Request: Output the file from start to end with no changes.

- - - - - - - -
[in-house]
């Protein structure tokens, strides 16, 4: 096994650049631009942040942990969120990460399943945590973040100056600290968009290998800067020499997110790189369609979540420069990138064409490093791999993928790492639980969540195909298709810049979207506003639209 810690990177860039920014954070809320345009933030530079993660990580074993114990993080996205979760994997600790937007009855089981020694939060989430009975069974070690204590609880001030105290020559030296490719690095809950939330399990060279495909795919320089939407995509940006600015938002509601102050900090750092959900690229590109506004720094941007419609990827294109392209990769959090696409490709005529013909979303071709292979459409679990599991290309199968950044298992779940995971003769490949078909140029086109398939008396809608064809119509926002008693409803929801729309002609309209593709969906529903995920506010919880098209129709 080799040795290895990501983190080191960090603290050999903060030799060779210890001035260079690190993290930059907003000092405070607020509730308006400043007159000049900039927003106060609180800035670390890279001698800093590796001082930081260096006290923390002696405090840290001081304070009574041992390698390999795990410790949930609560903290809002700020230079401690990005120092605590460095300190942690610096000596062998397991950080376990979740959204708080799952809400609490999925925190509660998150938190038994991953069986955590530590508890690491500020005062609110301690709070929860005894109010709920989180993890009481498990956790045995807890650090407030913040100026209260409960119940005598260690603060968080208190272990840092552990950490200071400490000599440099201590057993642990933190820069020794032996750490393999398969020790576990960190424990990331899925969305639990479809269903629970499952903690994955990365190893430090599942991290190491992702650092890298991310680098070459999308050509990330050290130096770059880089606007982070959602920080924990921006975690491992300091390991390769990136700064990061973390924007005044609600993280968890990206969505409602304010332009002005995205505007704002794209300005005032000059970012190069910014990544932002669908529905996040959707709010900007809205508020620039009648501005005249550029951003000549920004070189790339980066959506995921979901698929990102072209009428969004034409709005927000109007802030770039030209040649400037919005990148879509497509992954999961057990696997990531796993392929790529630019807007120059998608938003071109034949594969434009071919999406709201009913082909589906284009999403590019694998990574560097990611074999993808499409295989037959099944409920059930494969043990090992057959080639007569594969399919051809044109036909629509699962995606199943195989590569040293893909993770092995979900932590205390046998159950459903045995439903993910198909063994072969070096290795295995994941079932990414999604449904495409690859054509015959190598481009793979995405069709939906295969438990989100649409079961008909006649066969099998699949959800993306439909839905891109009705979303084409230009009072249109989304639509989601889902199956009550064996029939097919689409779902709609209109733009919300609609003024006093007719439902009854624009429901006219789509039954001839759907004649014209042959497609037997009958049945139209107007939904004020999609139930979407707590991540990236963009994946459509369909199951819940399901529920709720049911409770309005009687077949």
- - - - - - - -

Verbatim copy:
[in-house]
């Protein structure tokens, strides 16, 4: 096994650049631009942040942990969120990460399943945590973040100056600290968009290998800067020499997110790189369609979540420069990138064409490093791999993928790492639980969540195909298709810049979207506003639209 810690990177860039920014954070809320345009933030530079993660990580074993114990993080996205979760994997600790937007009855089981020694939060989430009975069974070690204590609880001030105290020559030296490719690095809950939330399990060279495909795919320089939407995509940006600015938002509601102050900090750092959900690229590109506004720094941007419609990827294109392209990769959090696409490709005529013909979303071709292979459409679990599991290309199968950044298992779940995971003769490949078909140029086109398939008396809608064809119509926002008693409803929801729309002609309209593709969906529903995920506010919880098209129709 080799040795290895990501983190080191960090603290050999903060030799060779210890001035260079690190993290930059907003000092405070607020509730308006400043007159000049900039927003106060609180800035670390890279001698800093590796001082930081260096006290923390002696405090840290001081304070009574041992390698390999795990410790949930609560903290809002700020230079401690990005120092605590460095300190942690610096000596062998397991950080376990979740959204708080799952809400609490999925925190509660998150938190038994991953069986955590530590508890690491500020005062609110301690709070929860005894109010709920989180993890009481498990956790045995807890650090407030913040100026209260409960119940005598260690603060968080208190272990840092552990950490200071400490000599440099201590057993642990933190820069020794032996750490393999398969020790576990960190424990990331899925969305639990479809269903629970499952903690994955990365190893430090599942991290190491992702650092890298991310680098070459999308050509990330050290130096770059880089606007982070959602920080924990921006975690491992300091390991390769990136700064990061973390924007005044609600993280968890990206969505409602304010332009002005995205505007704002794209300005005032000059970012190069910014990544932002669908529905996040959707709010900007809205508020620039009648501005005249550029951003000549920004070189790339980066959506995921979901698929990102072209009428969004034409709005927000109007802030770039030209040649400037919005990148879509497509992954999961057990696997990531796993392929790529630019807007120059998608938003071109034949594969434009071919999406709201009913082909589906284009999403590019694998990574560097990611074999993808499409295989037959099944409920059930494969043990090992057959080639007569594969399919051809044109036909629509699962995606199943195989590569040293893909993770092995979900932590205390046998159950459903045995439903993910198909063994072969070096290795295995994941079932990414999604449904495409690859054509015959190598481009793979995405069709939906295969438990989100649409079961008909006649066969099998699949959800993306439909839905891109009705979303084409230009009072249109989304639509989601889902199956009550064996029939097919689409779902709609209109733009919300609609003024006093007719439902009854624009429901006219789509039954001839759907004649014209042959497609037997009958049945139209107007939904004020999609139930979407707590991540990236963009994946459509369909199951819940399901529920709720049911409770309005009687077949």